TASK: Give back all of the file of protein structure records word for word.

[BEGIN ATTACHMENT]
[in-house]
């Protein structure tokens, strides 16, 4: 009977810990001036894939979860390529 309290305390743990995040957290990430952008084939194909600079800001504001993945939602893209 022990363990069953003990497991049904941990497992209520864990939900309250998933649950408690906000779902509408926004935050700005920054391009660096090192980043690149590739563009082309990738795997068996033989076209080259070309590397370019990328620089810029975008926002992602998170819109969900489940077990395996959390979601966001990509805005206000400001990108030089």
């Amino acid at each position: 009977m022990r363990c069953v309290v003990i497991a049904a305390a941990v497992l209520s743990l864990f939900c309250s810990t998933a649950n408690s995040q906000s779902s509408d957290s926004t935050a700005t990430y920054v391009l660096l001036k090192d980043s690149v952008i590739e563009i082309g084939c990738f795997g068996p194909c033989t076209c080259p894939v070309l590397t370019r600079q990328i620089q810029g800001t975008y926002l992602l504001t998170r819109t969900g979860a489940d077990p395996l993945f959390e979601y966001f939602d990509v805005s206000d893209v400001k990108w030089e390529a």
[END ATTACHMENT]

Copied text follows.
[in-house]
């Protein structure tokens, strides 16, 4: 009977810990001036894939979860390529 309290305390743990995040957290990430952008084939194909600079800001504001993945939602893209 022990363990069953003990497991049904941990497992209520864990939900309250998933649950408690906000779902509408926004935050700005920054391009660096090192980043690149590739563009082309990738795997068996033989076209080259070309590397370019990328620089810029975008926002992602998170819109969900489940077990395996959390979601966001990509805005206000400001990108030089």
């Amino acid at each position: 009977m022990r363990c069953v309290v003990i497991a049904a305390a941990v497992l209520s743990l864990f939900c309250s810990t998933a649950n408690s995040q906000s779902s509408d957290s926004t935050a700005t990430y920054v391009l660096l001036k090192d980043s690149v952008i590739e563009i082309g084939c990738f795997g068996p194909c033989t076209c080259p894939v070309l590397t370019r600079q990328i620089q810029g800001t975008y926002l992602l504001t998170r819109t969900g979860a489940d077990p395996l993945f959390e979601y966001f939602d990509v805005s206000d893209v400001k990108w030089e390529a």